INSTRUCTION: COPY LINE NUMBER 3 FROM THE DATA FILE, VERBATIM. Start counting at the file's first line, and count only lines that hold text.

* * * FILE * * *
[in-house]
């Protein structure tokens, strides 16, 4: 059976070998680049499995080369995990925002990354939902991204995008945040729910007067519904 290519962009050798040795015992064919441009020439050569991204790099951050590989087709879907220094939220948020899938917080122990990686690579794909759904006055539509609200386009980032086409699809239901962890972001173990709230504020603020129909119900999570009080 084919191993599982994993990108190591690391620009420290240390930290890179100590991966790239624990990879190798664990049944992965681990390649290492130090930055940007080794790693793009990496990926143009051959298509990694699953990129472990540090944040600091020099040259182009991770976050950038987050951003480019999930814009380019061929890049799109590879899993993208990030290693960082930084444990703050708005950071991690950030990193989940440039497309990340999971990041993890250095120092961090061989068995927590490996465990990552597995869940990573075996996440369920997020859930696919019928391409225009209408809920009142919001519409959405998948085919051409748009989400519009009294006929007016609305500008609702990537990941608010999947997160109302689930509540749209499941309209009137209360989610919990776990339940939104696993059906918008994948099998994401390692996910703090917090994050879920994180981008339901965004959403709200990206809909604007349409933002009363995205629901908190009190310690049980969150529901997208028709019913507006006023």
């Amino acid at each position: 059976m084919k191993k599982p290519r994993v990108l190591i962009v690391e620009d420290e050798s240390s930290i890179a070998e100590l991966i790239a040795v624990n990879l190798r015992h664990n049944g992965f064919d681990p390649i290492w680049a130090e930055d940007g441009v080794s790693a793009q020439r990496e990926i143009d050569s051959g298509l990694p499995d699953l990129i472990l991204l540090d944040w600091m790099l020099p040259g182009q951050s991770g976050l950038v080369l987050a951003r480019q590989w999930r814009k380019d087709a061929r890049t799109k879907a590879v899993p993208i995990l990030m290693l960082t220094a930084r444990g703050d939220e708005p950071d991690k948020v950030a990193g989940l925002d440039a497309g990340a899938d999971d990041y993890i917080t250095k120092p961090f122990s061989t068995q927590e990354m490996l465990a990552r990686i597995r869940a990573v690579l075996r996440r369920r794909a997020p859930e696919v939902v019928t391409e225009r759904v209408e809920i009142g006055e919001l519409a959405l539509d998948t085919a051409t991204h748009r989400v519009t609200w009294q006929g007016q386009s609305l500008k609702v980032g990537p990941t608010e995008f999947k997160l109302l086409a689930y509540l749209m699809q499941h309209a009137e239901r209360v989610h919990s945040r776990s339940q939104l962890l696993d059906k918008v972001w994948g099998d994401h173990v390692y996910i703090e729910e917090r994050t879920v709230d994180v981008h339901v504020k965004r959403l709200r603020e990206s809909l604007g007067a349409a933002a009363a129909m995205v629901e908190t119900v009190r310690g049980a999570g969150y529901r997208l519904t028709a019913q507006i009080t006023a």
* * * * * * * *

């Amino acid at each position: 059976m084919k191993k599982p290519r994993v990108l190591i962009v690391e620009d420290e050798s240390s930290i890179a070998e100590l991966i790239a040795v624990n990879l190798r015992h664990n049944g992965f064919d681990p390649i290492w680049a130090e930055d940007g441009v080794s790693a793009q020439r990496e990926i143009d050569s051959g298509l990694p499995d699953l990129i472990l991204l540090d944040w600091m790099l020099p040259g182009q951050s991770g976050l950038v080369l987050a951003r480019q590989w999930r814009k380019d087709a061929r890049t799109k879907a590879v899993p993208i995990l990030m290693l960082t220094a930084r444990g703050d939220e708005p950071d991690k948020v950030a990193g989940l925002d440039a497309g990340a899938d999971d990041y993890i917080t250095k120092p961090f122990s061989t068995q927590e990354m490996l465990a990552r990686i597995r869940a990573v690579l075996r996440r369920r794909a997020p859930e696919v939902v019928t391409e225009r759904v209408e809920i009142g006055e919001l519409a959405l539509d998948t085919a051409t991204h748009r989400v519009t609200w009294q006929g007016q386009s609305l500008k609702v980032g990537p990941t608010e995008f999947k997160l109302l086409a689930y509540l749209m699809q499941h309209a009137e239901r209360v989610h919990s945040r776990s339940q939104l962890l696993d059906k918008v972001w994948g099998d994401h173990v390692y996910i703090e729910e917090r994050t879920v709230d994180v981008h339901v504020k965004r959403l709200r603020e990206s809909l604007g007067a349409a933002a009363a129909m995205v629901e908190t119900v009190r310690g049980a999570g969150y529901r997208l519904t028709a019913q507006i009080t006023a």